Proposed settlement would force banks to allow short sales for delinquent homeowners
The proposed deal among banks and government officials is aimed at stabilizing the real estate market and helping underwater borrowers who are months behind on mortgage payments avoid foreclosure.
By Jim Puzzanghera and Alejandro Lazo, Los Angeles Times
Reporting from Washington and Los Angeles—
Major banks may be forced to let severely delinquent homeowners sell their houses for less than the loan amounts owed as part of a broad settlement of federal and state investigations into botched foreclosure paperwork, according to government officials involved in the negotiations.
The requirement to allow so-called short sales would be in addition to forcing mortgage servicers to reduce the amount some homeowners owe on their loans, said two officials, who spoke on the condition of anonymity because negotiations are ongoing.
The goal of short sales would be twofold: provide a quicker and more economical way for banks to dispose of distressed real estate and to help stabilize the real estate market by clearing out a backlog of defaulted mortgages that are poised for foreclosure.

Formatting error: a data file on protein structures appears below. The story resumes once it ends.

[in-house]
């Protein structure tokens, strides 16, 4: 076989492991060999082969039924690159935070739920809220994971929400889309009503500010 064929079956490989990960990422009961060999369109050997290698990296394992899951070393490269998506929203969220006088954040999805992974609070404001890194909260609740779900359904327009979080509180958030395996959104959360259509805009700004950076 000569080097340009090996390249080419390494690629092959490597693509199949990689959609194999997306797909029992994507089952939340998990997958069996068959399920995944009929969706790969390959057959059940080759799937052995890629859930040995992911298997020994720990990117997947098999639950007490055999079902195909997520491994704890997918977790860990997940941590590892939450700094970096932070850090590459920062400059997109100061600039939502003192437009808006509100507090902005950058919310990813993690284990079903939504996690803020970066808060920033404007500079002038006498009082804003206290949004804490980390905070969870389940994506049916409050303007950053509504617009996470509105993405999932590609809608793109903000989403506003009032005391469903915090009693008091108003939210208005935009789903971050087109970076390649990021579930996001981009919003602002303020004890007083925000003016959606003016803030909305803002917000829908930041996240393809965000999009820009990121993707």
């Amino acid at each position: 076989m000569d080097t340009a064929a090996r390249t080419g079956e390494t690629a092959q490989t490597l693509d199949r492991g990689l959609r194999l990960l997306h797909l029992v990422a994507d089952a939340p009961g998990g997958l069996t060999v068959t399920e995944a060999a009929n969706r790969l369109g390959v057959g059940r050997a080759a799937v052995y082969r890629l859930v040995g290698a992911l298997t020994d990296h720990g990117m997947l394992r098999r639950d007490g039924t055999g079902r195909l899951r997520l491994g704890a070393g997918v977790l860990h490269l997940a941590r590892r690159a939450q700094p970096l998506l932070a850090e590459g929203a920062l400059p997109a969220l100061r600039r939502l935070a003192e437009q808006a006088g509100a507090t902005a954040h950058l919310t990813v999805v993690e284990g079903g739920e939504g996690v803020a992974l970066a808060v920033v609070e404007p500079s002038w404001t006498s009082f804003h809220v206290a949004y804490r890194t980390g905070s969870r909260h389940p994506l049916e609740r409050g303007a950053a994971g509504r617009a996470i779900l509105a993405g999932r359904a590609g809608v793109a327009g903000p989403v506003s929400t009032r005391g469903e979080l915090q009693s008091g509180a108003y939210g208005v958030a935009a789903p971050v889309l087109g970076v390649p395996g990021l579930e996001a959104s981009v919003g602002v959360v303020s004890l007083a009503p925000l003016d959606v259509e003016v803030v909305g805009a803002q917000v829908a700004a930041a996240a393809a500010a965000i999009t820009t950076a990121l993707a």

They would be used in situations in which borrowers were so underwater that the more costly and time-consuming process of foreclosure would seem to be the only option.
“Short sales just command a better premium than foreclosures,” said Glenn Kelman, chief executive for online brokerage Redfin. “It’s like day-old bagels. They never sell for the same price. If they sit there for a while, nobody wants them because houses just break down when they are left alone.”
Foreclosures continue to drive down housing values, with prices in 20 major U.S. cities down an average of 3.1% in January compared with the same month a year ago, according to new data from a Standard & Poor’s/Case-Shiller index. Prices in Los Angeles were down 1.8%.
The latest proposal is among those to be discussed when executives from the top five mortgage servicers meet Wednesday in Washington with state and federal officials working on a settlement that could range from $5 billion to $25 billion.
It will be the first face-to-face meeting since attorneys general from all 50 states, along with federal officials from the Justice Department and other agencies, presented the banks with 27 pages of demands calling for sweeping changes to mortgage servicing, including how homeowners are treated when they try to modify their loans.